The first Roma that arrived to Istanbul in the year 1000 settled here: the city still was called Costantinopolis, and the Ottomans hadn’t conquered Anatolia yet. They built their houses next to the wall that closed the city between the Bosphorus and the Golden Horn. After a thousand years living together with the greek, armenians, hebrews, turks and kurds who inhabit the city, the neighborhood of Sulukule was the first victim of the ferocious wave of gentrification that is promoting at once globalization and turkeyzation of the city. A 2005 law conceded to local administration and to the “TOKI”, the enormous national institute for mass housing, the possibility of intervention in historical sites: the ancient gypsy neighborhood was declared “Urban Renewal Area”, and its inhabitants forced to relocate in enormous blocks more than 30km far.
They even faked the constitution of a puppet neighborhood association to support the demolitions. The houses were marked with big “X”‘s as a measure of pressure, and the ruins were left on the site to force neighbors to leave. A powerful public campaign against the evictions had the story known to the international public: activists even studied an alternative plan. Authorities declared themselves interested in a negotiation, but meanwhile they kept demolishing: in two years, nothing was left in Sulukule except for rubble. Soon the construction of the new residential neighborhood on the site will be finished; meanwhile, many of the former residents left the flats they had been relocated to, and went back to barracks close to where Sulukule was.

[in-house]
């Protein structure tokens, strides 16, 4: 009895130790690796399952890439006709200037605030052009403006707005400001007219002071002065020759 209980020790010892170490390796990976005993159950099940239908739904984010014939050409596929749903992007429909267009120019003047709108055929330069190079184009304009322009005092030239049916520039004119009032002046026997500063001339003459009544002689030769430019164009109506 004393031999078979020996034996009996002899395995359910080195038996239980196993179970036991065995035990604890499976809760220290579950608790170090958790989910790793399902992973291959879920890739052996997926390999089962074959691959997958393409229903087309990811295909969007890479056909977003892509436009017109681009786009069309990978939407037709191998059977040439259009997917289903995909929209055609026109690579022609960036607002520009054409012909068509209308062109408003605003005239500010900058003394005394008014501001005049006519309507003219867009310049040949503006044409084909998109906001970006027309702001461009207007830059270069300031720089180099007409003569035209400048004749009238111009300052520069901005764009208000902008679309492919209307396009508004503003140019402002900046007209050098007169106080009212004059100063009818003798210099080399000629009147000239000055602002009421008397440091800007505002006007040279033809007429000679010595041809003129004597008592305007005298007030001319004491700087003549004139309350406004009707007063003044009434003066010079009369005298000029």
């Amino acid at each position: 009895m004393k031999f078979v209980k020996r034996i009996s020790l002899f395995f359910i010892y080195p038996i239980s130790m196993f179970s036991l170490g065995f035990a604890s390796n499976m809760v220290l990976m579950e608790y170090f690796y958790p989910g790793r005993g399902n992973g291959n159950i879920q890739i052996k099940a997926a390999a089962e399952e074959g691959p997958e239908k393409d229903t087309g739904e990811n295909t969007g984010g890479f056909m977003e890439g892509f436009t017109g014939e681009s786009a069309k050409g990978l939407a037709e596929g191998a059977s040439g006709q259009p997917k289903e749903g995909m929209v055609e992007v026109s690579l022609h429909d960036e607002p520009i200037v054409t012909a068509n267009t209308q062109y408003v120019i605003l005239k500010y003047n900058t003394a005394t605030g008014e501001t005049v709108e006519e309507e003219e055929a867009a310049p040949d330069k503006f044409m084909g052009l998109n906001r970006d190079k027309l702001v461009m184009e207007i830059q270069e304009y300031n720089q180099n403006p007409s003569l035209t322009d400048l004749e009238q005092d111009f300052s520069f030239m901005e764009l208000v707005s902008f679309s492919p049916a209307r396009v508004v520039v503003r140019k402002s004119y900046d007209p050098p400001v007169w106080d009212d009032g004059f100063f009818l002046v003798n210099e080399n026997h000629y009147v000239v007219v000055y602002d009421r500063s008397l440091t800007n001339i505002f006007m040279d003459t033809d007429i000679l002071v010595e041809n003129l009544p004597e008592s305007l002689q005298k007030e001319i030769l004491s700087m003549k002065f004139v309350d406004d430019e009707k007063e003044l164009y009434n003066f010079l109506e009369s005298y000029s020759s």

- Joan ALVADO “The last days of Sulukule” Photoreportage exhibited from july to september 2011 in Can Basté (Barcelona) [ALBUM]
- Yasar Adanali “Sulukule: strategies of resistance and solidarity practices“
- Video: “954 years of Sulukule in Istanbul” :: blog Sulukule Günlüǵü :: http://www.alternatifsulukule.org
- “Istanbul: living in voluntary and involuntary exclusion” [PDF]
- Other texts on Istanbul in the Documents section
- More stories from Turkey: The Revolt of Anatolia on Vimeo, video about the protests against hidroelectrics that are menacing the rivers of Anatolia. En la otra orilla del río Evros, on Diagonal, about immigrants crossing the border between Turkey and Greece to reach northern Europe.